Welcome back to another installment of “Last Week in Geekdom” where I comb the internet for all the news you need to know so you don’t have to. Admittedly, a lot has happened this week in the anime and comics news realm. With San Diego Comic-Con taking over this weekend and Kyoto Animation being the target of an arson attack, there’s definitely a lot of news to go around and I’ve tried to capture the main points below. The anime and manga news section now contains a list of coverage for the Kyoto Animation fire so you all can get updated on everything. I’ve also included a list of SDCC announcements in the Comics section. In terms of highlights for this week: one of Kyoto Animation’s buildings was hit by an arson attack killing 34 people; Alan Moore has finally retired from writing comics; and the 2019 Eisner Award winners were announced over the weekend. Be sure to check out the videos and articles below as well, and as always, enjoy the rest of your Sunday! To all those with heat wave advisories like me, stay cool! Continue reading
“Love isn’t just about loving what’s in front of you. The past, the future, maybe it’s about holding all of them close to your heart.” I think this quote by Kyo in this volume is really emblematic of the kind of ending we see for the series. Fruits Basket has been a series about hardship, emotional and physical abuse, parental abandonment, and family secrets. But most of all its been about growth. Growth in character, relationships, and maturity. Facing the hardships and difficult emotions that come with them are a key aspect of the series and almost all the characters learn some way to grow and move past them. Volume twelve is the final look at how our characters we’ve grown so attached to over the series have matured and faced the issues of their pasts. We see this most clearly with Kyo, Akito, and Rin as they all struggle to find a new place for themselves after the curse is broken, dealing with the memories and fall-out of Akito’s past actions.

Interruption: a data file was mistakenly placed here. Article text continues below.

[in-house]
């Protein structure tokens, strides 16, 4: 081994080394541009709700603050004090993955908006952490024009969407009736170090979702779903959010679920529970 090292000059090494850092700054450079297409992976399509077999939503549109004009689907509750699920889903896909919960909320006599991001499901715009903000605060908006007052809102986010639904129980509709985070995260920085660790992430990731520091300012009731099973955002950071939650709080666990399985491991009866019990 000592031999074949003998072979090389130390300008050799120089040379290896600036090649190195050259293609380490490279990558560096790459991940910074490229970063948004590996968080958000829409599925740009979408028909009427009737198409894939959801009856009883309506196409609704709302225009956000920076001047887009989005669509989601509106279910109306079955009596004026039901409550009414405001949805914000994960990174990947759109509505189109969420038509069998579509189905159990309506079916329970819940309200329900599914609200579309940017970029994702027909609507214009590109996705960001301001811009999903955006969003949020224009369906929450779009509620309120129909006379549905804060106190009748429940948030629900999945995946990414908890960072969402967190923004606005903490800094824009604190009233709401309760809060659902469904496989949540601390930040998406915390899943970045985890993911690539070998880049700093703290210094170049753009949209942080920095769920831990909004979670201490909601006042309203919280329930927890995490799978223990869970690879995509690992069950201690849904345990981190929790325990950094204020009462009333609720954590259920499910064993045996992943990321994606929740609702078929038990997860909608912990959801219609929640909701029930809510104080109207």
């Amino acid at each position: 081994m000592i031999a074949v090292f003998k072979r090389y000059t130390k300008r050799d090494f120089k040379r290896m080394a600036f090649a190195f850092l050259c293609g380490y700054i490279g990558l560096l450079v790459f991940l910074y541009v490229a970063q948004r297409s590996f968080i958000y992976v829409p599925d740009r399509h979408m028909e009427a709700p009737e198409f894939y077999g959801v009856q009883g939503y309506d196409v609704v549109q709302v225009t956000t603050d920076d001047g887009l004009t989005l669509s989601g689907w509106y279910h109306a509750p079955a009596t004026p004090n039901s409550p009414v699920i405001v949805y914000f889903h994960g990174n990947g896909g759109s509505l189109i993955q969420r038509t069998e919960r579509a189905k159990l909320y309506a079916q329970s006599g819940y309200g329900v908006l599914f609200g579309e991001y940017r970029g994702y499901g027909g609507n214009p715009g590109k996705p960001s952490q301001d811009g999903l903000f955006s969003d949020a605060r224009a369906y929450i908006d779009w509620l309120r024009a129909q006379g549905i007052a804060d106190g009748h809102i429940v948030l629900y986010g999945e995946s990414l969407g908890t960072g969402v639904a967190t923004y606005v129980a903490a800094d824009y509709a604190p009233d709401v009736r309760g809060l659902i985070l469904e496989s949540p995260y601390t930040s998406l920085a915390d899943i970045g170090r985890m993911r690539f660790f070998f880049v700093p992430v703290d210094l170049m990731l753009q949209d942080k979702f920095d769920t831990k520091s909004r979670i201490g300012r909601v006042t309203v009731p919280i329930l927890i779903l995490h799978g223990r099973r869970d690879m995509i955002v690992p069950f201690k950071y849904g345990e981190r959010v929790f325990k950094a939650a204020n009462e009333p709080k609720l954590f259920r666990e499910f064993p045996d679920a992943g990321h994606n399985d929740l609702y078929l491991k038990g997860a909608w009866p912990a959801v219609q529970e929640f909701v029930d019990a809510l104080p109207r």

Volume twelve brings us back to the Sohma household where all the members of the zodiac have been called in to meet with Akito. It’s here that she reveals the fact that she has been a woman the entire time and attempts to apologize for her actions. We also get to see the final wrap-up of each character’s stories as they finish off high school and move on to bigger and better things. Kyo and Tohru head off to places far away as Kyo studies to take over Sensei’s doujo. Uo still plans on joining Kureno wherever he is after graduation. Then there’s Yuki and Machi who are planning a slightly long-distance relationship as Yuki heads off to college. Shigure quits being a writer and moves back to the main house to be with Akito, and lives move on and grow from there. Continue reading
Welcome back to another “Last Week in Geekdom” where I comb the internet for all the news you need to know so you don’t have to. Sorry the blog has been lacking in content the past couple weeks. Something always seems to come up when I want to sit down and write. I’ll hopefully be getting more things up this week. Anyways, as for highlights from this week: WarnerMedia is launching a new streaming service HBO Max which will feature content from DC Universe and Crunchyroll; Paper Girls has been greenlit for a series on Amazon Prime; and a new boys love manga subscription service started this week. As always be sure to check out the articles and videos down below, and have a great rest of your Sunday! Continue reading